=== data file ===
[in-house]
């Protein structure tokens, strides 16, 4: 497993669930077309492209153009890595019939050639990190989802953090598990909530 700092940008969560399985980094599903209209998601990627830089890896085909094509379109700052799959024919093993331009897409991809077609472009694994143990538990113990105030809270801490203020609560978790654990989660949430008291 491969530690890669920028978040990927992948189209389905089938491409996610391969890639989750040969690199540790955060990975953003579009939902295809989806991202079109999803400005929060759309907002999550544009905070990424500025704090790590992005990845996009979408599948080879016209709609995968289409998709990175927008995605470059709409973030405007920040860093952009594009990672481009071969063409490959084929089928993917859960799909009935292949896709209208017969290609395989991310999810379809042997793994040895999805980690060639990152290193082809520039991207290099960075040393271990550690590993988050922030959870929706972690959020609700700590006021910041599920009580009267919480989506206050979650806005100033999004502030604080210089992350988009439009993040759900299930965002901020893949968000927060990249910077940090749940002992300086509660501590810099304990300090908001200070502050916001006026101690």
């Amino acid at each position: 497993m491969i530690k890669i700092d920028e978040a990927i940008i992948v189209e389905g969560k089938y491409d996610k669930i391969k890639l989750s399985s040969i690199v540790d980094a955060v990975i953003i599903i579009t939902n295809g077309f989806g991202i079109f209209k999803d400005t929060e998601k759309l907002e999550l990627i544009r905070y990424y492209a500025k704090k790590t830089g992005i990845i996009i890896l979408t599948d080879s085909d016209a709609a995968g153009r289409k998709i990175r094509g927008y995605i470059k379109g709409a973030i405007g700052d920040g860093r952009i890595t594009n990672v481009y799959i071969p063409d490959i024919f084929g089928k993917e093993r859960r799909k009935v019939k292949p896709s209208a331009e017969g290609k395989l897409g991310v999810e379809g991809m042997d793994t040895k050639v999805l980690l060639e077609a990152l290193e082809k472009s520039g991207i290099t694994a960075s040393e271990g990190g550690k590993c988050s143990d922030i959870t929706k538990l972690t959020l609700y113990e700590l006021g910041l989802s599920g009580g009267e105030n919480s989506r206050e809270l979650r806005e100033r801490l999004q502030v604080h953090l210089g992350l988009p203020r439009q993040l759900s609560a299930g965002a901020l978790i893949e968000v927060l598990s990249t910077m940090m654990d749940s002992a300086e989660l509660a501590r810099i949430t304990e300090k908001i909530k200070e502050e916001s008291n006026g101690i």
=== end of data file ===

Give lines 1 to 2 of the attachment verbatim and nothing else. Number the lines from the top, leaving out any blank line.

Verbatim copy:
[in-house]
């Protein structure tokens, strides 16, 4: 497993669930077309492209153009890595019939050639990190989802953090598990909530 700092940008969560399985980094599903209209998601990627830089890896085909094509379109700052799959024919093993331009897409991809077609472009694994143990538990113990105030809270801490203020609560978790654990989660949430008291 491969530690890669920028978040990927992948189209389905089938491409996610391969890639989750040969690199540790955060990975953003579009939902295809989806991202079109999803400005929060759309907002999550544009905070990424500025704090790590992005990845996009979408599948080879016209709609995968289409998709990175927008995605470059709409973030405007920040860093952009594009990672481009071969063409490959084929089928993917859960799909009935292949896709209208017969290609395989991310999810379809042997793994040895999805980690060639990152290193082809520039991207290099960075040393271990550690590993988050922030959870929706972690959020609700700590006021910041599920009580009267919480989506206050979650806005100033999004502030604080210089992350988009439009993040759900299930965002901020893949968000927060990249910077940090749940002992300086509660501590810099304990300090908001200070502050916001006026101690």